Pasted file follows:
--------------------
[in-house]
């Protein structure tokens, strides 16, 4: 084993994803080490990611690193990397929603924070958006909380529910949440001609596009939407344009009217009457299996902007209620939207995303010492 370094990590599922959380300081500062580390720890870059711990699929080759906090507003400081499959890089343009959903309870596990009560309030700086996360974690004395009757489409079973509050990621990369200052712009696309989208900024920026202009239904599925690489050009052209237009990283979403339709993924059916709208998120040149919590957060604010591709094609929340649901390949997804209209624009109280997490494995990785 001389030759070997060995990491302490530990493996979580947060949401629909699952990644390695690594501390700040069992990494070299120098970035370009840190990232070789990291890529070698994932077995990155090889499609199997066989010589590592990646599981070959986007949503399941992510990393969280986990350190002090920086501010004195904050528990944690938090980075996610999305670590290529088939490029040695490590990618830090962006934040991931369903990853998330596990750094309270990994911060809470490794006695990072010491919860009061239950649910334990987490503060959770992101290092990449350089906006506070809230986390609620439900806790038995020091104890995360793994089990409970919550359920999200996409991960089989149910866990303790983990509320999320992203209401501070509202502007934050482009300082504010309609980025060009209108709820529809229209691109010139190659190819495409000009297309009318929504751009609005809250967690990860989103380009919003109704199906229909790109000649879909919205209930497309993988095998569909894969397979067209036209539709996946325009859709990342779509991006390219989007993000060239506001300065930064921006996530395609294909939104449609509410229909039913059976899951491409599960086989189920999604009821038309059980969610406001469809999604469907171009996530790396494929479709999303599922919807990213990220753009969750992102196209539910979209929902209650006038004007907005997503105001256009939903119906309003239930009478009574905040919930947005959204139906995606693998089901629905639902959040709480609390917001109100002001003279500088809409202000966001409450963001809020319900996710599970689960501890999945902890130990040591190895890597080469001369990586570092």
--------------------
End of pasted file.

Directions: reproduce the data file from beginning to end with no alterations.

[in-house]
């Protein structure tokens, strides 16, 4: 084993994803080490990611690193990397929603924070958006909380529910949440001609596009939407344009009217009457299996902007209620939207995303010492 370094990590599922959380300081500062580390720890870059711990699929080759906090507003400081499959890089343009959903309870596990009560309030700086996360974690004395009757489409079973509050990621990369200052712009696309989208900024920026202009239904599925690489050009052209237009990283979403339709993924059916709208998120040149919590957060604010591709094609929340649901390949997804209209624009109280997490494995990785 001389030759070997060995990491302490530990493996979580947060949401629909699952990644390695690594501390700040069992990494070299120098970035370009840190990232070789990291890529070698994932077995990155090889499609199997066989010589590592990646599981070959986007949503399941992510990393969280986990350190002090920086501010004195904050528990944690938090980075996610999305670590290529088939490029040695490590990618830090962006934040991931369903990853998330596990750094309270990994911060809470490794006695990072010491919860009061239950649910334990987490503060959770992101290092990449350089906006506070809230986390609620439900806790038995020091104890995360793994089990409970919550359920999200996409991960089989149910866990303790983990509320999320992203209401501070509202502007934050482009300082504010309609980025060009209108709820529809229209691109010139190659190819495409000009297309009318929504751009609005809250967690990860989103380009919003109704199906229909790109000649879909919205209930497309993988095998569909894969397979067209036209539709996946325009859709990342779509991006390219989007993000060239506001300065930064921006996530395609294909939104449609509410229909039913059976899951491409599960086989189920999604009821038309059980969610406001469809999604469907171009996530790396494929479709999303599922919807990213990220753009969750992102196209539910979209929902209650006038004007907005997503105001256009939903119906309003239930009478009574905040919930947005959204139906995606693998089901629905639902959040709480609390917001109100002001003279500088809409202000966001409450963001809020319900996710599970689960501890999945902890130990040591190895890597080469001369990586570092």